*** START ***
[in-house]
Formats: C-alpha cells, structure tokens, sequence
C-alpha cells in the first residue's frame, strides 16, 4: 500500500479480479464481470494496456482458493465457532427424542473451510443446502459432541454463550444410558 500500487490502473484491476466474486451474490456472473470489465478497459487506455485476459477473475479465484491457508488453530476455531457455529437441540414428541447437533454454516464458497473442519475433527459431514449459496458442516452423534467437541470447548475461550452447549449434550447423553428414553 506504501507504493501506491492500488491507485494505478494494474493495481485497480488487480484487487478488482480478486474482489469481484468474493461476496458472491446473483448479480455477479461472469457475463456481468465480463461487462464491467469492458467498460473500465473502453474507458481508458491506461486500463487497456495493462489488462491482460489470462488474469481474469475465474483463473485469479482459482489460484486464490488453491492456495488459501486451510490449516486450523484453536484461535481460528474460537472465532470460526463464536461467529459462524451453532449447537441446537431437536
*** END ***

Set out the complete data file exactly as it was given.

[in-house]
Formats: C-alpha cells, structure tokens, sequence
C-alpha cells in the first residue's frame, strides 16, 4: 500500500479480479464481470494496456482458493465457532427424542473451510443446502459432541454463550444410558 500500487490502473484491476466474486451474490456472473470489465478497459487506455485476459477473475479465484491457508488453530476455531457455529437441540414428541447437533454454516464458497473442519475433527459431514449459496458442516452423534467437541470447548475461550452447549449434550447423553428414553 506504501507504493501506491492500488491507485494505478494494474493495481485497480488487480484487487478488482480478486474482489469481484468474493461476496458472491446473483448479480455477479461472469457475463456481468465480463461487462464491467469492458467498460473500465473502453474507458481508458491506461486500463487497456495493462489488462491482460489470462488474469481474469475465474483463473485469479482459482489460484486464490488453491492456495488459501486451510490449516486450523484453536484461535481460528474460537472465532470460526463464536461467529459462524451453532449447537441446537431437536